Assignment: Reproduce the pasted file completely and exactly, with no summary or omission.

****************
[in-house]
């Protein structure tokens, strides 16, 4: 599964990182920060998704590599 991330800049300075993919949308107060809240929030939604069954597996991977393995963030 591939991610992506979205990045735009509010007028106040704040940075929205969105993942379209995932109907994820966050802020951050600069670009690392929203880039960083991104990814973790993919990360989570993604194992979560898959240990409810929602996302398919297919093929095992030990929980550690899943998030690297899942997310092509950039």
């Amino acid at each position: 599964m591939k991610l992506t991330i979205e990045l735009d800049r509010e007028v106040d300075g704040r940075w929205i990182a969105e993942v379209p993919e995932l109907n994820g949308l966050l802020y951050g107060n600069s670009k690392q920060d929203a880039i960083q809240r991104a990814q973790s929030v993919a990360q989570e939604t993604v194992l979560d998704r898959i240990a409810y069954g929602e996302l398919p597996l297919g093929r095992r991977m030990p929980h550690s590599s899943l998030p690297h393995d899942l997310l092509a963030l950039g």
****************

[in-house]
């Protein structure tokens, strides 16, 4: 599964990182920060998704590599 991330800049300075993919949308107060809240929030939604069954597996991977393995963030 591939991610992506979205990045735009509010007028106040704040940075929205969105993942379209995932109907994820966050802020951050600069670009690392929203880039960083991104990814973790993919990360989570993604194992979560898959240990409810929602996302398919297919093929095992030990929980550690899943998030690297899942997310092509950039």
């Amino acid at each position: 599964m591939k991610l992506t991330i979205e990045l735009d800049r509010e007028v106040d300075g704040r940075w929205i990182a969105e993942v379209p993919e995932l109907n994820g949308l966050l802020y951050g107060n600069s670009k690392q920060d929203a880039i960083q809240r991104a990814q973790s929030v993919a990360q989570e939604t993604v194992l979560d998704r898959i240990a409810y069954g929602e996302l398919p597996l297919g093929r095992r991977m030990p929980h550690s590599s899943l998030p690297h393995d899942l997310l092509a963030l950039g």